The device itself looks a lot like an N9, as you might have expected, and why shouldn’t it? That was a fantastic looking device. It has no physical buttons (on the front at least), which can only mean that navigation will be performed by gestures on the device’s 4.5″ screen. This is no doubt similar to the gesture navigation featured in Canonical’s Ubuntu Touch mobile OS. Internally, the device will feature an as yet unspecified dual core processor, 16 GB of internal storage with a microSD card slot available, an 8 MP rear facing camera, removable battery, and 4G capabilities. It’s also possible to give your device a little personality by making use of a feature which is being referred to as “The Other Half.” These are different coloured attachments for the rear of the device, which not only add a splash of color to the hardware, but will also reportedly affect the software and alter the theme of the UI to match the attachment. Now if you ask me, that’s pretty cool.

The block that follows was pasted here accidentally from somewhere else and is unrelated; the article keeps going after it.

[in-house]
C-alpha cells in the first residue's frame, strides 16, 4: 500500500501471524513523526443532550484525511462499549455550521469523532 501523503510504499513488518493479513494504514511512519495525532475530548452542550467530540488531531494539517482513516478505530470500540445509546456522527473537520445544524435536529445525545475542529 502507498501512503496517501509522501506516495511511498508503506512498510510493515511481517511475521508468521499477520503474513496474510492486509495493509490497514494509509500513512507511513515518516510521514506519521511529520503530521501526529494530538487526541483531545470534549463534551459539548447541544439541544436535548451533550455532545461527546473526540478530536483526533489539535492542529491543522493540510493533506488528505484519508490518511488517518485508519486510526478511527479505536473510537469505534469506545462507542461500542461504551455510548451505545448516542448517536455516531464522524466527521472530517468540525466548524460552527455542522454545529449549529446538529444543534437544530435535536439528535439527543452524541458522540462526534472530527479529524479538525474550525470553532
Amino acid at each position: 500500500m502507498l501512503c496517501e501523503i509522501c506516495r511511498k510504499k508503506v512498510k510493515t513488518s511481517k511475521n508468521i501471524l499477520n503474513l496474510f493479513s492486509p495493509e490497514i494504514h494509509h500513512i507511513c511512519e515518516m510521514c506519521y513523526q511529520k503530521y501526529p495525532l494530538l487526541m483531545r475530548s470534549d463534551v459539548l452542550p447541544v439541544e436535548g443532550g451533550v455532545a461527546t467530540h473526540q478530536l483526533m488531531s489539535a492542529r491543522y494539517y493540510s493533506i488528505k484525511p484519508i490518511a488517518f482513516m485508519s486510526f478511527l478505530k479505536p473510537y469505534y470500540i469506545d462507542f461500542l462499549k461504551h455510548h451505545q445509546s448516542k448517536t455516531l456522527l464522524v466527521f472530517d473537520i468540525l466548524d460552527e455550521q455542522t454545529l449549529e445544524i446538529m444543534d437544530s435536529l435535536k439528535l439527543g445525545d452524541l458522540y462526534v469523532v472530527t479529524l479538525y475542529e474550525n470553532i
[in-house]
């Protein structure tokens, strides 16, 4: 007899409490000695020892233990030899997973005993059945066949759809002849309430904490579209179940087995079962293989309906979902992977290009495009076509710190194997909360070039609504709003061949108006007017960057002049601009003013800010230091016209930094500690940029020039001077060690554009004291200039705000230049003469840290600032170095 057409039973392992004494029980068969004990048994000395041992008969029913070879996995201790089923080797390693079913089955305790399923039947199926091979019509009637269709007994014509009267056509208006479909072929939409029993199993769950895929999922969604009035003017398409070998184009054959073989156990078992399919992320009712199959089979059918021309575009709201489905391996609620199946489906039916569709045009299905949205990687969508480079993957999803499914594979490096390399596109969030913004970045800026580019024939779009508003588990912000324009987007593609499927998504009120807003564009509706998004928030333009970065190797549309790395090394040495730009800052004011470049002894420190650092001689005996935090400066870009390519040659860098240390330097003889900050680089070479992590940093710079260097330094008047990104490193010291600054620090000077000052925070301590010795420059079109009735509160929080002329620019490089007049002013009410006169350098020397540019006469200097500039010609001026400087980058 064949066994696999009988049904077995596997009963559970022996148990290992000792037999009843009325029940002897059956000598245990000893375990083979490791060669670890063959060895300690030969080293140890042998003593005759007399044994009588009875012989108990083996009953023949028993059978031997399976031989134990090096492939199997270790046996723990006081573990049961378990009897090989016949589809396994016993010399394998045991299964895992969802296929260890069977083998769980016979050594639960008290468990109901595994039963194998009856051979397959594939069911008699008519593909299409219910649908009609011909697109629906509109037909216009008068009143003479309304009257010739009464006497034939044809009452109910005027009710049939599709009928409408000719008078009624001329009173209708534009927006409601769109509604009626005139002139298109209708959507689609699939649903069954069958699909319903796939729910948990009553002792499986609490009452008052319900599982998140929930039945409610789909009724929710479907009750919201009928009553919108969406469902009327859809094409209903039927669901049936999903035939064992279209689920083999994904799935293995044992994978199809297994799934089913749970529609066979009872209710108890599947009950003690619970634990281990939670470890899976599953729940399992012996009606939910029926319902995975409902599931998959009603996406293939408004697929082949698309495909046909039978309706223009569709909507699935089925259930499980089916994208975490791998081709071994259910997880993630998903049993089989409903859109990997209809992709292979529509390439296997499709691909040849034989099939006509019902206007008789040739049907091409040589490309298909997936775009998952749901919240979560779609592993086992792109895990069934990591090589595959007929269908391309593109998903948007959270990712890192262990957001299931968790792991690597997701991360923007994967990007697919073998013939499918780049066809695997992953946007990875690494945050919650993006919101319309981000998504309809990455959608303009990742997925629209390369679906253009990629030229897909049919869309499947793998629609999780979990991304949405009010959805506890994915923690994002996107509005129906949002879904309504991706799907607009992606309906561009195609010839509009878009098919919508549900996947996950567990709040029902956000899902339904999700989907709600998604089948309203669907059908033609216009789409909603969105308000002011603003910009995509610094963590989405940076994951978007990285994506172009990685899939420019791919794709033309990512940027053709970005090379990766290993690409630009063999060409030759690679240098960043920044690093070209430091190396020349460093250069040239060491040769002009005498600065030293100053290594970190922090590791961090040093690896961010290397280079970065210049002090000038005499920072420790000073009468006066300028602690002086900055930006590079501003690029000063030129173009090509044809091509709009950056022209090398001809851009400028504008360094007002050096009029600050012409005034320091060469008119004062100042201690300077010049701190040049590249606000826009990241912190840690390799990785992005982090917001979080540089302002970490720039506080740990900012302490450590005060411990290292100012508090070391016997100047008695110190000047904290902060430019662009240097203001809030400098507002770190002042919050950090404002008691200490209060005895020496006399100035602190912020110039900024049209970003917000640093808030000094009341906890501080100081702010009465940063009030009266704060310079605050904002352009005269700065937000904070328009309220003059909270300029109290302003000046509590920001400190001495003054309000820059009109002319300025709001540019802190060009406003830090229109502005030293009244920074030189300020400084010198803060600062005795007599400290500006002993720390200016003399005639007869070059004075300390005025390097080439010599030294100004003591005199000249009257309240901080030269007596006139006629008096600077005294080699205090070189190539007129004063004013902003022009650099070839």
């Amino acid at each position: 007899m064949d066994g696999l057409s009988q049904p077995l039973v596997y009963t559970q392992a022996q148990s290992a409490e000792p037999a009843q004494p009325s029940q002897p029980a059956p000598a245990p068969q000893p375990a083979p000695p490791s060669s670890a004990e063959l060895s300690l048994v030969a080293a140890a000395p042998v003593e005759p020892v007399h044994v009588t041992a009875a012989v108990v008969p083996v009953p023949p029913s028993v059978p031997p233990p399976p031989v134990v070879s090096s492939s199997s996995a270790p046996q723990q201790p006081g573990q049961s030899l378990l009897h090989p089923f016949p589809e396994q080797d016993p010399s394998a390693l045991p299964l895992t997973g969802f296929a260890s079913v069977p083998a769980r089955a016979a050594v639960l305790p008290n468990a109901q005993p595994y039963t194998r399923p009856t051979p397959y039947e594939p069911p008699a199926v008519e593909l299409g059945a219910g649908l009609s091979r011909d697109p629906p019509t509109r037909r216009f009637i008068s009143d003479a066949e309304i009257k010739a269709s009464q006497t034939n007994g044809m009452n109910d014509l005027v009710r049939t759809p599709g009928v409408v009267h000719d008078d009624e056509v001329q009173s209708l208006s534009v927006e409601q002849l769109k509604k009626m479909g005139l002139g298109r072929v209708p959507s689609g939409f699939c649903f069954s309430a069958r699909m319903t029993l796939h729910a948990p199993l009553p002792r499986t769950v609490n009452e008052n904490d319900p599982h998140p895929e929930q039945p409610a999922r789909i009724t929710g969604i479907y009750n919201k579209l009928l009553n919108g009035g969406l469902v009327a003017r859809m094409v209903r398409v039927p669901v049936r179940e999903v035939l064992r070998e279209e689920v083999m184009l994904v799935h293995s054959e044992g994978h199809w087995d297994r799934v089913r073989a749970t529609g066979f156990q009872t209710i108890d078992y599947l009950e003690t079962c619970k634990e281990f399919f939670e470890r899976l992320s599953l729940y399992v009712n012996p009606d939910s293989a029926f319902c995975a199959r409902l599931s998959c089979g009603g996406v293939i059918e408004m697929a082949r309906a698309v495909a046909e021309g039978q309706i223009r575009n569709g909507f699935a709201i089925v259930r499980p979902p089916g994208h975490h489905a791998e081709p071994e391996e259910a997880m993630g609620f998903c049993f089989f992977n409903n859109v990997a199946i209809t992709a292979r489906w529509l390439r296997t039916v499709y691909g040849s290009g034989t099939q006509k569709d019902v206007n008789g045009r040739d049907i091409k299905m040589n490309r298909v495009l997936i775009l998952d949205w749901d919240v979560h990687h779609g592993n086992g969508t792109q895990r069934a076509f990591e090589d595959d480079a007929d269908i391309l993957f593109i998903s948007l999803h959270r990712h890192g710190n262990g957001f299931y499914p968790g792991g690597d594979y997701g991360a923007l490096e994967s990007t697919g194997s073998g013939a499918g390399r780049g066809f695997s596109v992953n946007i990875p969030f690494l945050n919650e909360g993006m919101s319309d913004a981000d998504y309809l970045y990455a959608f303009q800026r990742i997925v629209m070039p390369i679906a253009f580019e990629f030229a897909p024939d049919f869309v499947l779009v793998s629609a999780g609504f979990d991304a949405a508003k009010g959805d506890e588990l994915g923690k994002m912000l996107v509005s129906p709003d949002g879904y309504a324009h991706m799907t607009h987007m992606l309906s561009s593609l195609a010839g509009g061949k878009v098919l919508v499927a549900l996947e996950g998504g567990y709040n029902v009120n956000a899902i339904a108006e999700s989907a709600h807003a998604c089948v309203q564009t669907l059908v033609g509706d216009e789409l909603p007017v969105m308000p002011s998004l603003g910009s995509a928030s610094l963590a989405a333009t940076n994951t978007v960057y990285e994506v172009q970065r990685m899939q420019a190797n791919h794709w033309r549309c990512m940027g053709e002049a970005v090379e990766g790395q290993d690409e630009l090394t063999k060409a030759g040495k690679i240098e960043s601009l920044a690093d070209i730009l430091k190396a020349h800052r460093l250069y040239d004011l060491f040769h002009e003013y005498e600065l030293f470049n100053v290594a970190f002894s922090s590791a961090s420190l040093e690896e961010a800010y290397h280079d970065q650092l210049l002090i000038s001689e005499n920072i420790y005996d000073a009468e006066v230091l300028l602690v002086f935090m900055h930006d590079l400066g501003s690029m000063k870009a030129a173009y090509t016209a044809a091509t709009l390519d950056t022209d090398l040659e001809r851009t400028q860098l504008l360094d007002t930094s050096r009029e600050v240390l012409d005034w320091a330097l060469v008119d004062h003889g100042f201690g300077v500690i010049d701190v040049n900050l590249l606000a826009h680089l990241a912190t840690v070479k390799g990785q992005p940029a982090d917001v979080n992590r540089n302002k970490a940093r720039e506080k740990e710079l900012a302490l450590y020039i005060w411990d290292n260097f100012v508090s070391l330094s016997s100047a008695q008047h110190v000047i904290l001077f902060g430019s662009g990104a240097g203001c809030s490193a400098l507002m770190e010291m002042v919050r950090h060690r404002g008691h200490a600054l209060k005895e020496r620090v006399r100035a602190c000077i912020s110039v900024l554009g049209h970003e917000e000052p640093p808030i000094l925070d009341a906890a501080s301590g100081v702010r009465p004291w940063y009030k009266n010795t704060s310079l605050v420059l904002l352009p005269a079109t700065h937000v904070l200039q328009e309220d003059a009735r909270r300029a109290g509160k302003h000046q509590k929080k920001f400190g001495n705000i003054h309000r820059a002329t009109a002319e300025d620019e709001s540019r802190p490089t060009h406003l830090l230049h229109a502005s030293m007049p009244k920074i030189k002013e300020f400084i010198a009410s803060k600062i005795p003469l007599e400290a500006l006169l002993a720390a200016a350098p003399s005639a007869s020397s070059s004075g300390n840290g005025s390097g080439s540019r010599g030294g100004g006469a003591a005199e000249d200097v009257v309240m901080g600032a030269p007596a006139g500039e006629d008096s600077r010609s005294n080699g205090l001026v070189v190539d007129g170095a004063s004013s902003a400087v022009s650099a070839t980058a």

Did I mention that it also runs Android apps? Well it does, in addition to the native Sailfish apps that the company is striving to get developers working on. The device will also have an advantage on its competitors by being able to tap into the huge selection of already available Android applications.
Priced at around €399 (just over $500 give or take a few bucks), the device is not exactly a budget option. But once subsidized by networks, it may end up being an appealing option for quite a few people. For those who would consider buying off contract, pre-ordering will get you a €100 rebate. Whether this will turn out to be a serious Android competitor, the best of the rest, or just a total flop remains to be seen. However, this device has certainly grabbed my attention. Let us know what you think in the comments.